Customer Service | Help | FAQ | PEP-Easy | Report a Data Error | About
Tip: To see the German word that Freud used to refer to a concept…

PEP-Web Tip of the Day

Want to know the exact German word that Freud used to refer to a psychoanalytic concept? Move your mouse over a paragraph while reading The Standard Edition of the Complete Psychological Works of Sigmund Freud and a window will emerge displaying the text in its original German version.

For the complete list of tips, see PEP-Web Tips on the PEP-Web support page.

Dimen, M. (2014). Both Given and Made: Commentary on Saketopoulou. J. Amer. Psychoanal. Assn., 62(5):807-813.

(2014). Journal of the American Psychoanalytic Association, 62(5):807-813

Both Given and Made: Commentary on Saketopoulou Related Papers

Muriel Dimen

Once upon a time, sex and gender were a team. Gender aligned with natal sex, and both aligned with desire (heterosexual, to be sure): male genitalia rendered you masculine and desirous of women; female genitalia made you feminine and inclined you toward men. Nowadays everything is up for grabs. No longer do genitals and gender predict desire: same-sex and same-gender love, like changes in desire across lifetimes, are deemed normal. Our grasp of the shifting relations among the categories once grouped under the rubric of “psychosexuality” is much more nuanced. Consider Saketopoulou's subtle assessment of her patient's possible futures: “Jenny might be a transgender girl rather than a proto-gay boy” (p. 788).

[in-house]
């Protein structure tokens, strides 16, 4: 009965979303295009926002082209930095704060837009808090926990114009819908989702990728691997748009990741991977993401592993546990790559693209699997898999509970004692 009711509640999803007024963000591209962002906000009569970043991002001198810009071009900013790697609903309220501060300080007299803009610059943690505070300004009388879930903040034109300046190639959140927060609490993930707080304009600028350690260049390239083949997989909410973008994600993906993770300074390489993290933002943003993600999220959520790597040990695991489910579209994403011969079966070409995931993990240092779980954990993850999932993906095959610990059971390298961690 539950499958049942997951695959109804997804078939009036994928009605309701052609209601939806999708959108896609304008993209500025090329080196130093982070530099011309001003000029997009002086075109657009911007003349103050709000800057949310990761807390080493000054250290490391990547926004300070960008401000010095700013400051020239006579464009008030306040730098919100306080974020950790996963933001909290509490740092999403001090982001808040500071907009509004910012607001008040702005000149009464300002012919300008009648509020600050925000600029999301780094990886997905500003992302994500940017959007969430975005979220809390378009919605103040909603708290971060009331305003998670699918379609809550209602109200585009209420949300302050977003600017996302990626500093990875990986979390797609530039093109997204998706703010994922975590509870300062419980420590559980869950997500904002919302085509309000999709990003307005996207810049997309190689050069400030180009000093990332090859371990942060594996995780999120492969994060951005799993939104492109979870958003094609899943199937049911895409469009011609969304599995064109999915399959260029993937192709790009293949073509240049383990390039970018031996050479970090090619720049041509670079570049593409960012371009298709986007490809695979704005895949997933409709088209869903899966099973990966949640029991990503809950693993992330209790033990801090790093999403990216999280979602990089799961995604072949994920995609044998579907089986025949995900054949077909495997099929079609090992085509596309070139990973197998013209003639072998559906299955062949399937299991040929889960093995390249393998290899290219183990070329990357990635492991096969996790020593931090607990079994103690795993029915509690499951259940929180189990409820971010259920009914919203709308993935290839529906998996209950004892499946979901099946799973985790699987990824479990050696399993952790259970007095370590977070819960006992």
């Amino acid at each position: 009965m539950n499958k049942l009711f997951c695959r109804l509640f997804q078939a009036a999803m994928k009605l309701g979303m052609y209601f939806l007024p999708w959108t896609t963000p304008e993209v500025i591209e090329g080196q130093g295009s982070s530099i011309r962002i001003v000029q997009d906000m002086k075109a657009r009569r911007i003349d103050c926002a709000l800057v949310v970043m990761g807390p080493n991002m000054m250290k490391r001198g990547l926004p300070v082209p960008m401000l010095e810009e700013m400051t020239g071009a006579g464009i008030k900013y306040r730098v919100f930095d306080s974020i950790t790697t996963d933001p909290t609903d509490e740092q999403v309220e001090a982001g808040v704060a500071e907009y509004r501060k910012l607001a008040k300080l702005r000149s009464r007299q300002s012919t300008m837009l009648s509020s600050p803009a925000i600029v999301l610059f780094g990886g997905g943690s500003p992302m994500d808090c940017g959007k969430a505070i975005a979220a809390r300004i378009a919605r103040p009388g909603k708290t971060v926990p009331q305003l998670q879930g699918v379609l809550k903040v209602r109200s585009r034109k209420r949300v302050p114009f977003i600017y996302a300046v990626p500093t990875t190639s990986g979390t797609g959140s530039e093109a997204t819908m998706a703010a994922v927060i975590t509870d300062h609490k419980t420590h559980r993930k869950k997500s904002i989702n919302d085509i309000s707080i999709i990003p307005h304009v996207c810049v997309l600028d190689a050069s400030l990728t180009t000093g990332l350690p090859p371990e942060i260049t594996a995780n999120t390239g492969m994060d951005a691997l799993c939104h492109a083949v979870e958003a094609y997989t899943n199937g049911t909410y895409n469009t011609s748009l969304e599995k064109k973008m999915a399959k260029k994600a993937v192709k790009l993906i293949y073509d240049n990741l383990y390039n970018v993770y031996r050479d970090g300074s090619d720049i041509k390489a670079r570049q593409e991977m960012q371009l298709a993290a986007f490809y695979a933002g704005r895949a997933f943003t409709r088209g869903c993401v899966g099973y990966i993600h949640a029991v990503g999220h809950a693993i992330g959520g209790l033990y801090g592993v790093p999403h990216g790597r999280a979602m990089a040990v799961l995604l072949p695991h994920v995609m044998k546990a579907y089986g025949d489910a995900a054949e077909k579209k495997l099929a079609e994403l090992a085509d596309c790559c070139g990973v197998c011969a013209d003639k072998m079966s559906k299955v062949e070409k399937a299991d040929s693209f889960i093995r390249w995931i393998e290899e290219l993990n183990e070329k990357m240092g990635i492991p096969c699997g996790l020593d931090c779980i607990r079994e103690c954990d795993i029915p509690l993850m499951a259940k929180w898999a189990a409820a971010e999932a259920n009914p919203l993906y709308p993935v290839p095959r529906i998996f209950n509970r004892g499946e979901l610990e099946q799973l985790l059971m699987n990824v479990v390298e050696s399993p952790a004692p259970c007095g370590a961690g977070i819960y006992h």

It was Freud (1905), of course, who first opened this Pandora's box. As he contended, drive, aim, and object are linked only loosely. Now, however, the sexual stays are loosed even further. We are challenged to consider that, since genitalia and gender identity are themselves but soldered together, any mismatch between them could cause sufficient psychic pain that surgical interventions might be just what the patient, and therefore the doctor, ordered. I won't opine on what Freud would have said about sexual reassignment or gender confirmation surgery, although at the close of “Psychogenesis of a Case of Homosexuality in a Woman” (1920, p. 172) he does wonder about it, albeit more to control his enigmatic and frustrating patient and less to serve her desire (Harris 1991).

That gender dysphoria may now be assuaged by surgical modification obliges psychoanalysis to reconstrue the body.

[This is a summary excerpt from the full text of the journal article. The full text of the document is available to journal subscribers on the publisher's website here.]

Copyright © 2020, Psychoanalytic Electronic Publishing, ISSN 2472-6982 Customer Service | Help | FAQ | Download PEP Bibliography | Report a Data Error | About

WARNING! This text is printed for personal use. It is copyright to the journal in which it originally appeared. It is illegal to redistribute it in any form.